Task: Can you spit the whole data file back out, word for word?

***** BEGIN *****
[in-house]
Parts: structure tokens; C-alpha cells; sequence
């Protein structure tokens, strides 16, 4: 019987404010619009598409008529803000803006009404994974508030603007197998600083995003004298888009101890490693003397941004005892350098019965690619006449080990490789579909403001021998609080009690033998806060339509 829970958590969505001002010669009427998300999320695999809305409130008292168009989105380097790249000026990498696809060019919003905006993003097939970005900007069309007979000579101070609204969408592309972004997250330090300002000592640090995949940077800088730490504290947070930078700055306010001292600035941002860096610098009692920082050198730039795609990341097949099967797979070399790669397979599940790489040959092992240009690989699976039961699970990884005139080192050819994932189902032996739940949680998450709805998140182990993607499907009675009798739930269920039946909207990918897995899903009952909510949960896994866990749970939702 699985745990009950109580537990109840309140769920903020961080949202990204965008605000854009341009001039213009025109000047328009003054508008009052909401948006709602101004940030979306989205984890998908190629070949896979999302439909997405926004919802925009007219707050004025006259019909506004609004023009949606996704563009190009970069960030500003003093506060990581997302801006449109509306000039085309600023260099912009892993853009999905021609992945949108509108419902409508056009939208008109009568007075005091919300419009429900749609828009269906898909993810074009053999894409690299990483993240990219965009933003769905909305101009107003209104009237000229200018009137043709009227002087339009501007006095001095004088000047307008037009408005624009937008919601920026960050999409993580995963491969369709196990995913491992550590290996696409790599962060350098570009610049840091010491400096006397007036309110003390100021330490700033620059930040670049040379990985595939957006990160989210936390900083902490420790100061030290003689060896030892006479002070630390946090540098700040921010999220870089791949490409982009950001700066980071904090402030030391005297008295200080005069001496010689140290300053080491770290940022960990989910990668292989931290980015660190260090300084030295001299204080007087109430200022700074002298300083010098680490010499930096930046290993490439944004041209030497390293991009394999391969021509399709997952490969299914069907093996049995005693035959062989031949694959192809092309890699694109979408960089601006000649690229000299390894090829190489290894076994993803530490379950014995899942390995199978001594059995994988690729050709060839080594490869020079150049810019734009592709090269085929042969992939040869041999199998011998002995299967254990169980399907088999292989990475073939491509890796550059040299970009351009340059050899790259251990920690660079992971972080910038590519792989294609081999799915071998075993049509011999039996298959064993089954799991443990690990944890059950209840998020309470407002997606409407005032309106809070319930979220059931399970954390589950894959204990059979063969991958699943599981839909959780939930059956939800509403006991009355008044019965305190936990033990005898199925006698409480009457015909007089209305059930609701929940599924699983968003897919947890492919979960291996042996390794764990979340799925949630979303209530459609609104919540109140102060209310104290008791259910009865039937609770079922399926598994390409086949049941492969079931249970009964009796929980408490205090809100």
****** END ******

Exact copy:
[in-house]
Parts: structure tokens; C-alpha cells; sequence
């Protein structure tokens, strides 16, 4: 019987404010619009598409008529803000803006009404994974508030603007197998600083995003004298888009101890490693003397941004005892350098019965690619006449080990490789579909403001021998609080009690033998806060339509 829970958590969505001002010669009427998300999320695999809305409130008292168009989105380097790249000026990498696809060019919003905006993003097939970005900007069309007979000579101070609204969408592309972004997250330090300002000592640090995949940077800088730490504290947070930078700055306010001292600035941002860096610098009692920082050198730039795609990341097949099967797979070399790669397979599940790489040959092992240009690989699976039961699970990884005139080192050819994932189902032996739940949680998450709805998140182990993607499907009675009798739930269920039946909207990918897995899903009952909510949960896994866990749970939702 699985745990009950109580537990109840309140769920903020961080949202990204965008605000854009341009001039213009025109000047328009003054508008009052909401948006709602101004940030979306989205984890998908190629070949896979999302439909997405926004919802925009007219707050004025006259019909506004609004023009949606996704563009190009970069960030500003003093506060990581997302801006449109509306000039085309600023260099912009892993853009999905021609992945949108509108419902409508056009939208008109009568007075005091919300419009429900749609828009269906898909993810074009053999894409690299990483993240990219965009933003769905909305101009107003209104009237000229200018009137043709009227002087339009501007006095001095004088000047307008037009408005624009937008919601920026960050999409993580995963491969369709196990995913491992550590290996696409790599962060350098570009610049840091010491400096006397007036309110003390100021330490700033620059930040670049040379990985595939957006990160989210936390900083902490420790100061030290003689060896030892006479002070630390946090540098700040921010999220870089791949490409982009950001700066980071904090402030030391005297008295200080005069001496010689140290300053080491770290940022960990989910990668292989931290980015660190260090300084030295001299204080007087109430200022700074002298300083010098680490010499930096930046290993490439944004041209030497390293991009394999391969021509399709997952490969299914069907093996049995005693035959062989031949694959192809092309890699694109979408960089601006000649690229000299390894090829190489290894076994993803530490379950014995899942390995199978001594059995994988690729050709060839080594490869020079150049810019734009592709090269085929042969992939040869041999199998011998002995299967254990169980399907088999292989990475073939491509890796550059040299970009351009340059050899790259251990920690660079992971972080910038590519792989294609081999799915071998075993049509011999039996298959064993089954799991443990690990944890059950209840998020309470407002997606409407005032309106809070319930979220059931399970954390589950894959204990059979063969991958699943599981839909959780939930059956939800509403006991009355008044019965305190936990033990005898199925006698409480009457015909007089209305059930609701929940599924699983968003897919947890492919979960291996042996390794764990979340799925949630979303209530459609609104919540109140102060209310104290008791259910009865039937609770079922399926598994390409086949049941492969079931249970009964009796929980408490205090809100």